The 1990’s Weirdest Hockey Cards

Hockey cards have changed significantly since their inception and even more so since the “modern era of collecting” which began in 1990. Despite all of these changes, not every set issued was a hit from a collector’s standpoint. In that vein, there have been a ton of flat-out weird cards produced, especially towards the end of that decade.  These cards were believed by overzealous manufacturers to be exactly what collectors wanted, only to receive a not-so-wanted reception. With that I would like to share with you some of the weirdest and most unique cards that I have come across from the 1990s:

1997-98 Pacific Dynagon Best Kept Secrets

Pacific was a manufacturer that certainly marched to the beat of their own drum. Their sets were always colorful to say the least.  This bonus set was inserted into Pacific Dynagon packs and included a total of 110 cards that expanded on the 144 base card set. The front of these cards were designed to resemble a police file with a photo attached to a file folder. The back of the card resembled a close-up picture paper clipped to a piece of paper taken from a notebook. Pacific really “missed the memo” on this set. While the base Dynagon set included a minuscule five rookie cards, the Best Kept Secrets Bonus set included an additional four RCs — but the overall player selection was very strange.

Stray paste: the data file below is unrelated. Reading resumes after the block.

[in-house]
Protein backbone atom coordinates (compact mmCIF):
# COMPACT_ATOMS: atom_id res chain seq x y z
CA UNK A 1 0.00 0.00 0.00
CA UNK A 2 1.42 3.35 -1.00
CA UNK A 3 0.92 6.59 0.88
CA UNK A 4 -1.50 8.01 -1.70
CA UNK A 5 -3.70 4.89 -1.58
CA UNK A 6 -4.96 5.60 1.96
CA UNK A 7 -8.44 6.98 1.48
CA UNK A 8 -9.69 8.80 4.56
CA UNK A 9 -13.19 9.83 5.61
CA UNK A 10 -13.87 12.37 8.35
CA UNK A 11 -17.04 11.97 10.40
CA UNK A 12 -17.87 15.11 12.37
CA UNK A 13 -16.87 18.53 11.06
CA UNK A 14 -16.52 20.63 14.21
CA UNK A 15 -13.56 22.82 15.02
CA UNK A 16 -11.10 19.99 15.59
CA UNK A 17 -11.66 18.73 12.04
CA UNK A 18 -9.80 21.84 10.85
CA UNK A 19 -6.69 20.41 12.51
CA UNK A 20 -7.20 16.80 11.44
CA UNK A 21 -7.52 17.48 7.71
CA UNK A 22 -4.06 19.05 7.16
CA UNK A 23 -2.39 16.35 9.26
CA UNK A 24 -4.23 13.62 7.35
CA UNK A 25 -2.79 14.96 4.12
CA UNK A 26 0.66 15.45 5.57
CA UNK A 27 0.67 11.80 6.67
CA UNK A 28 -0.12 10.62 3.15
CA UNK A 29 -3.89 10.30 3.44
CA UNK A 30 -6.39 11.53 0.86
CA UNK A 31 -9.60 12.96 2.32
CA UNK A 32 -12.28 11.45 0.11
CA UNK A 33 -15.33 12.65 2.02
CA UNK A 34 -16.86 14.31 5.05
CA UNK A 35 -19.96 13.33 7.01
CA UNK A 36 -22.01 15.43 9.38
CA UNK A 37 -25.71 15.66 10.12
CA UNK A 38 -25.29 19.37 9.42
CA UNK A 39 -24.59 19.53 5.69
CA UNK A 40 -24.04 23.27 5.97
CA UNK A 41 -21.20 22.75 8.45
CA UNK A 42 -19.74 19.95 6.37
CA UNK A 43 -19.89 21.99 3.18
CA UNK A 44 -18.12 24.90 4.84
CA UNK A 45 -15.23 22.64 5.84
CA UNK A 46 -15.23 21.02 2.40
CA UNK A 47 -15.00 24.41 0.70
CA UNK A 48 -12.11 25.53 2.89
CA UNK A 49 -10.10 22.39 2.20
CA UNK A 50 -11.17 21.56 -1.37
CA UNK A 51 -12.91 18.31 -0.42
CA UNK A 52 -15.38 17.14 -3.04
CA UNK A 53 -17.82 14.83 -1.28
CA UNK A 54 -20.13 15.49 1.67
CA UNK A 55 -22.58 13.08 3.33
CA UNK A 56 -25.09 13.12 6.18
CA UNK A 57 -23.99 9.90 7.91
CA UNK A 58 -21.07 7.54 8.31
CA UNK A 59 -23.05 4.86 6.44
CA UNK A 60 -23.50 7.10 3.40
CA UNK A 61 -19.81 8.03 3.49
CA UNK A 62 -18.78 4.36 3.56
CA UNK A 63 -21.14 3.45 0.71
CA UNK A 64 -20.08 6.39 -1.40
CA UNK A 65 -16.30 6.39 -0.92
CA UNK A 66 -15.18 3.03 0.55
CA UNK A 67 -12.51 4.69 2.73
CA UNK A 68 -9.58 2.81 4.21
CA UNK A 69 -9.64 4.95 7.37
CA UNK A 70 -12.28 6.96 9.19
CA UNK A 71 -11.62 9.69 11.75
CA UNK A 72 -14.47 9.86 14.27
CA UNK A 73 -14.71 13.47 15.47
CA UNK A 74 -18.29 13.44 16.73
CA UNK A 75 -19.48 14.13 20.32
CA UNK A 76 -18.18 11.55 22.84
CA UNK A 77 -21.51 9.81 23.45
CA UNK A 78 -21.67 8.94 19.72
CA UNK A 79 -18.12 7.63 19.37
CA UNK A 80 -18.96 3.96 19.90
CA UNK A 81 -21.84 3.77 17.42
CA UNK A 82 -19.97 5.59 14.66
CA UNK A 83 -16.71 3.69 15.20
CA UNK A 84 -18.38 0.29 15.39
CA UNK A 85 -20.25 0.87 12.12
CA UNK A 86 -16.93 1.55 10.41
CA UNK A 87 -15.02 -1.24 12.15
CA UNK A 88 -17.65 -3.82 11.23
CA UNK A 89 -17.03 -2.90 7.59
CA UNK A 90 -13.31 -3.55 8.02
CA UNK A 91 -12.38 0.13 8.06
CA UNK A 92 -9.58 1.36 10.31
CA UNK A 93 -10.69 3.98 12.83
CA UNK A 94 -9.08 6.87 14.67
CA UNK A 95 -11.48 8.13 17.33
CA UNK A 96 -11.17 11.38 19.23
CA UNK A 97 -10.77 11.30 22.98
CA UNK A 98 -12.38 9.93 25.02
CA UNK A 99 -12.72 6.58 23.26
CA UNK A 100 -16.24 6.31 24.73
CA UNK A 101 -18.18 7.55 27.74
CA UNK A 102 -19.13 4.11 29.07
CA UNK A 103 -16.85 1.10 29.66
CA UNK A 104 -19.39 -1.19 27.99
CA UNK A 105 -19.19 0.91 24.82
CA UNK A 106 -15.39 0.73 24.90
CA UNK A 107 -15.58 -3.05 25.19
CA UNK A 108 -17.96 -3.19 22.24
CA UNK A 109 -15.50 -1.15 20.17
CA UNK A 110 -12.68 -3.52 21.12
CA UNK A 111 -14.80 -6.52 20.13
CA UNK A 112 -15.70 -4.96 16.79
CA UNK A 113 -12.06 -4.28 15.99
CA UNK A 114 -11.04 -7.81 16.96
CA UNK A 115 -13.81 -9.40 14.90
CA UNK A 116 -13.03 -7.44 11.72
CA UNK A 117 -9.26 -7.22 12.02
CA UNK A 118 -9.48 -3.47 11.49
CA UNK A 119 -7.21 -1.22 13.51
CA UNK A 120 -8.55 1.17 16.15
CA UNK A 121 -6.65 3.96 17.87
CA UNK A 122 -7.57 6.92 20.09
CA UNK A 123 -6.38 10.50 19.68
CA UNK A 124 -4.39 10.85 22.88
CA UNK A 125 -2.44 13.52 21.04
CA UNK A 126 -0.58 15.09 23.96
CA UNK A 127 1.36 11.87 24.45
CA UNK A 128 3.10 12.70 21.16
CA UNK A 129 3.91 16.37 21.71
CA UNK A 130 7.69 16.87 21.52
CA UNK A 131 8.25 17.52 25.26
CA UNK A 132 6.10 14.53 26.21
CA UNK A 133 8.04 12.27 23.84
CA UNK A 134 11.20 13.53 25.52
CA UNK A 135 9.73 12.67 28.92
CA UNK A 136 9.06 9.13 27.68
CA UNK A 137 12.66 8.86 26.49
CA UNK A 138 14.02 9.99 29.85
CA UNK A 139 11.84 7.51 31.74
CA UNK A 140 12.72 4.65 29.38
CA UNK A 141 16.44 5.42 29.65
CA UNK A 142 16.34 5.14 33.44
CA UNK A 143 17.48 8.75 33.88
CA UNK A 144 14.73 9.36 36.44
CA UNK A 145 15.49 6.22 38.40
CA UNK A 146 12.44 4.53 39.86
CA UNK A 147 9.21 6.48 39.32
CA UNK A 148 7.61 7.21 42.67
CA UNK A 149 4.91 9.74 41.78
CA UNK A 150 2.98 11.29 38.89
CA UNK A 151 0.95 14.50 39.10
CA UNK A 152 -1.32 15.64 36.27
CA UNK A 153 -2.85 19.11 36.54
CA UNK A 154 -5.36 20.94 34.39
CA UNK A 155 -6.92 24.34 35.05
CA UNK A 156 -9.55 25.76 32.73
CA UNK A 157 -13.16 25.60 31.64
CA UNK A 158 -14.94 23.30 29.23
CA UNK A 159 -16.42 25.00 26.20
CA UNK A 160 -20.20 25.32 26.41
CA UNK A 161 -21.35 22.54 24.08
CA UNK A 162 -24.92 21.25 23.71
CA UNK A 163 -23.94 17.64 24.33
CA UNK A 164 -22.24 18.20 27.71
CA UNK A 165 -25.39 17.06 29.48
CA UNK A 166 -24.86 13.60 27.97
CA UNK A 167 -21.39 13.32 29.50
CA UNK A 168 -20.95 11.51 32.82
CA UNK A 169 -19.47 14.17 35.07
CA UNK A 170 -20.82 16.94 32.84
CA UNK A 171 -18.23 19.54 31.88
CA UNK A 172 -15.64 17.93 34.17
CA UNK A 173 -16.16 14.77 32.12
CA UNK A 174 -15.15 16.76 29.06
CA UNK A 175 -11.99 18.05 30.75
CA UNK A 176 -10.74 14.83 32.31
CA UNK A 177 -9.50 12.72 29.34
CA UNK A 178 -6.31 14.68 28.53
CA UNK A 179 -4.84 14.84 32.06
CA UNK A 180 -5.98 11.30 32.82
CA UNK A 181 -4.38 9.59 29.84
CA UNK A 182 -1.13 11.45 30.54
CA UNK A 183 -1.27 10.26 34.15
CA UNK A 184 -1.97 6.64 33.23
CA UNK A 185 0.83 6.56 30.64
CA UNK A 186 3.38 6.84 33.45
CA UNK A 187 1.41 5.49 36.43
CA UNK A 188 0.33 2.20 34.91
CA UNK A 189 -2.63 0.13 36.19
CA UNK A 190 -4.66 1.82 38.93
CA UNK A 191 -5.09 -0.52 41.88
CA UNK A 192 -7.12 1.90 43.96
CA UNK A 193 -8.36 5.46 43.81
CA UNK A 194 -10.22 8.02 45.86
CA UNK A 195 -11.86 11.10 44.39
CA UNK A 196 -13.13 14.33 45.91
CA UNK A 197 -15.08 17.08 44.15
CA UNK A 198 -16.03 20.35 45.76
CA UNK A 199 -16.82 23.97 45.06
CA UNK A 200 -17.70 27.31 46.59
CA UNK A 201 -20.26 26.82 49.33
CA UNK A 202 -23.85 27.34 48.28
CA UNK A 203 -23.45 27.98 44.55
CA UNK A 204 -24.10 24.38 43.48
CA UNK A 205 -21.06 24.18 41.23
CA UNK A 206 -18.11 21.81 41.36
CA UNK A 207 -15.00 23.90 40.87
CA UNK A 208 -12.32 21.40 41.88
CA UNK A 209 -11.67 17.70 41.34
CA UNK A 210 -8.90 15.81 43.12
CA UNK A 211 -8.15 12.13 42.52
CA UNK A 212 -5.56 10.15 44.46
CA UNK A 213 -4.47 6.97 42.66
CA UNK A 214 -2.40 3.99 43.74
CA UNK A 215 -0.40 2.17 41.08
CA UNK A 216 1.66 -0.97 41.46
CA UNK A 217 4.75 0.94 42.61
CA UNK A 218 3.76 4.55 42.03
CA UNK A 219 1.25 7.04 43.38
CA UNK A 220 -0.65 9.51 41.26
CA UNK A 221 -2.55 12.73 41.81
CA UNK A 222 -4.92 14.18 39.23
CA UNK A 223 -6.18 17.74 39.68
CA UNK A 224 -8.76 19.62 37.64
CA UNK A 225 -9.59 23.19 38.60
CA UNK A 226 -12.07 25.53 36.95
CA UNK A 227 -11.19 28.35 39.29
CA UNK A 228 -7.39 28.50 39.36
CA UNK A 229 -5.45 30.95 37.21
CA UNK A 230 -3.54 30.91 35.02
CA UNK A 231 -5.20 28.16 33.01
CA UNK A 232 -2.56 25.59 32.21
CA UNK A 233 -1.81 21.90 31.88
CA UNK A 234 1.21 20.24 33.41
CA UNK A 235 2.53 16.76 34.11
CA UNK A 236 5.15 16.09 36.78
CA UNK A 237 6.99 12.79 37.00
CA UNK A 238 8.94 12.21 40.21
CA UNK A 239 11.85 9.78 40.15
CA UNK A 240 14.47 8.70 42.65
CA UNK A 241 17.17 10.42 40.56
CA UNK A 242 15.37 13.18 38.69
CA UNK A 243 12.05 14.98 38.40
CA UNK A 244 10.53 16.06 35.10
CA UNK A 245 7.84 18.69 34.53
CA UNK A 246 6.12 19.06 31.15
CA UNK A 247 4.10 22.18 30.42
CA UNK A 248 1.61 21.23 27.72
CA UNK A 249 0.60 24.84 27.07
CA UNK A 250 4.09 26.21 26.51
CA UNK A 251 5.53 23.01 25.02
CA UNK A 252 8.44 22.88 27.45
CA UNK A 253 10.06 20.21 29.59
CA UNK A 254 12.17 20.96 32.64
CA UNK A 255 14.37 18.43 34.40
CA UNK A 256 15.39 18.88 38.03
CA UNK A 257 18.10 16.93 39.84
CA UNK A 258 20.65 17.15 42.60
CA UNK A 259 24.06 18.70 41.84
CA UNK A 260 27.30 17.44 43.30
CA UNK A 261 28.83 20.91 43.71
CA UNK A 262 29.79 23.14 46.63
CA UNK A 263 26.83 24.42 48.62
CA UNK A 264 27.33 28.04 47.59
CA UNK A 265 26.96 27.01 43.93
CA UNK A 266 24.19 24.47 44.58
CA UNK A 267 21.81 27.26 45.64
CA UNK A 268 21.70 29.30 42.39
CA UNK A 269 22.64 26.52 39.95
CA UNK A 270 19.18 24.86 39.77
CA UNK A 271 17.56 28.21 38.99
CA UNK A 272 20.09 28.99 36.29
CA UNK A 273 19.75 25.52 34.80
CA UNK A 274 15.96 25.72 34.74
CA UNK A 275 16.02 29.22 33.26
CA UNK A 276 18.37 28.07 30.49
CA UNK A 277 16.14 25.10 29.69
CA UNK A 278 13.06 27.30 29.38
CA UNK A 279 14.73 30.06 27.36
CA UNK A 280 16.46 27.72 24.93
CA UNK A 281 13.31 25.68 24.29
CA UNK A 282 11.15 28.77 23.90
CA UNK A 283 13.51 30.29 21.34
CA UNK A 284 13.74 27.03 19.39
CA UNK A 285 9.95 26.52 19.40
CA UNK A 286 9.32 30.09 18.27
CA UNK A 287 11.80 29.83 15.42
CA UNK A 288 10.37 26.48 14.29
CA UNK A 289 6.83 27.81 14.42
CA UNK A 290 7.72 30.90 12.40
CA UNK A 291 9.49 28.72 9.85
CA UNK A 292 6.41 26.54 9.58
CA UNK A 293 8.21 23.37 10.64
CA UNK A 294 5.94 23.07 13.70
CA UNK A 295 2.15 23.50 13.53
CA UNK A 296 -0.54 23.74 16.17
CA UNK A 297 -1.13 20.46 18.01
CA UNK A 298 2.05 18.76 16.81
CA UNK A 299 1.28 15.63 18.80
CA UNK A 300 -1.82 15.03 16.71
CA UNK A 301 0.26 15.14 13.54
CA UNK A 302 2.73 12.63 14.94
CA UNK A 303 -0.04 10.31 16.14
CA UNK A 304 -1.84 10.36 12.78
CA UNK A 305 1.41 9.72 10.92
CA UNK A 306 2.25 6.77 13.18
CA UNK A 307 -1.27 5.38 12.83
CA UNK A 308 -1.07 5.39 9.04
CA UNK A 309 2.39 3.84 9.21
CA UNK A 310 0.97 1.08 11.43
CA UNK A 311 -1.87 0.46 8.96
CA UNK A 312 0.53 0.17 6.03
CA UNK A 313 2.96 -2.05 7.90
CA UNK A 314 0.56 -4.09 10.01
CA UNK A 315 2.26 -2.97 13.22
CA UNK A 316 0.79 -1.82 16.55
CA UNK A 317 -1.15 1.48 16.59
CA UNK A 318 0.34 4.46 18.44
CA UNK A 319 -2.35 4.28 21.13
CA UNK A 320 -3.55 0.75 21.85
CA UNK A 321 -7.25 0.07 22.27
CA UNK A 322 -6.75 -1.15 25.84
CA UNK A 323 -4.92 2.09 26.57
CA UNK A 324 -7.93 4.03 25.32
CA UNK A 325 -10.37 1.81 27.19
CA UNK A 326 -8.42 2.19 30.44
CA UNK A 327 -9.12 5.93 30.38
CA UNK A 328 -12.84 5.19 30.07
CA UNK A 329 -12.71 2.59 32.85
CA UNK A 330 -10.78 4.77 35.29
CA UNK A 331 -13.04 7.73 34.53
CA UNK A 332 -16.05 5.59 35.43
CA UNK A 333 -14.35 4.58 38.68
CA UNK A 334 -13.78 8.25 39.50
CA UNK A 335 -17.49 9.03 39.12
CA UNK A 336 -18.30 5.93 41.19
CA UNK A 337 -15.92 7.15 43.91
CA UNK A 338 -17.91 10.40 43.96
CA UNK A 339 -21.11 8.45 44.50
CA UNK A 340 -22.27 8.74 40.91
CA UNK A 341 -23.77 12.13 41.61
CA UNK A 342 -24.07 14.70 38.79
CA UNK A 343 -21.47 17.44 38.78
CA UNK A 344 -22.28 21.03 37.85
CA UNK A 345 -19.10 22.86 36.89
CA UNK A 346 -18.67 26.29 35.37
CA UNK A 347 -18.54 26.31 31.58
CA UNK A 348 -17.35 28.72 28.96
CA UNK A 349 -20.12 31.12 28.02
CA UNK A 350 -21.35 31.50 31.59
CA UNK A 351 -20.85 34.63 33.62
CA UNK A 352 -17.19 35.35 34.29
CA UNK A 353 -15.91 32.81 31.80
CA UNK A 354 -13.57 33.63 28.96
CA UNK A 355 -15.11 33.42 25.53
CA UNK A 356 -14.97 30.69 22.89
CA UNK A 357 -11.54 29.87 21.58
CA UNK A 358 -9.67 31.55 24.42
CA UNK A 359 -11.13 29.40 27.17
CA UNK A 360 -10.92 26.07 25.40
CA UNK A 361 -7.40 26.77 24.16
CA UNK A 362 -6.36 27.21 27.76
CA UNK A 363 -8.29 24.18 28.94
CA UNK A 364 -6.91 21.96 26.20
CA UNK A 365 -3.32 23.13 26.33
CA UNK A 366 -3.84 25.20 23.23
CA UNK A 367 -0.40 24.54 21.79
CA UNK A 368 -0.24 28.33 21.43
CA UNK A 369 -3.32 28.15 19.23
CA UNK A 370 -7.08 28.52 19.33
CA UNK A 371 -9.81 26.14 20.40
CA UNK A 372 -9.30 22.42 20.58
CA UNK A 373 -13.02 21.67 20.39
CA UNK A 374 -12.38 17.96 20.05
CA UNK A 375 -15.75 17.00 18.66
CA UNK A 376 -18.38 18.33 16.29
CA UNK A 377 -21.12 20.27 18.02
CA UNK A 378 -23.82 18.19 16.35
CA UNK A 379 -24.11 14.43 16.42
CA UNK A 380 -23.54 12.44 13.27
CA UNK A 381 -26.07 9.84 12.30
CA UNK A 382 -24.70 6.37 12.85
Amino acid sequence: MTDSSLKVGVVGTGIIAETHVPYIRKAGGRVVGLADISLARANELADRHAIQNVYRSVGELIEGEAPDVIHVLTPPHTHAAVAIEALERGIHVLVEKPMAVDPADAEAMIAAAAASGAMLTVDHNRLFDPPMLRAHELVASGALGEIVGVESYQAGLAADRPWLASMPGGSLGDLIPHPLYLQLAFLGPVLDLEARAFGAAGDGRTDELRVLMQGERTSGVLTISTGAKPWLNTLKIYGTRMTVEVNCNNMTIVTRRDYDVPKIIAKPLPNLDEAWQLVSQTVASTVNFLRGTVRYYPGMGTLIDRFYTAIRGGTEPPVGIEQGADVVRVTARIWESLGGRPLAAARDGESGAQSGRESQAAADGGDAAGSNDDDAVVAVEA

Davis Payne, Paxton Schafer, Joe Hulbig and Christer Olsson were the “secrets” that Pacific believed that they kept from the other card manufacturers. Three of those four players got their one and only RC in this set, so I have to give Pacific credit there. But…in the end these four players played a total of only 136 games in the NHL combined. On a personal note, Hulbig was a first round draft pick in 1992, so I for one (literally the only one) was thrilled that he finally got a RC, as I collect all players from the first round of the NHL Draft. In the end though, I think that everyone can agree that Pacific got some bad intel on this set.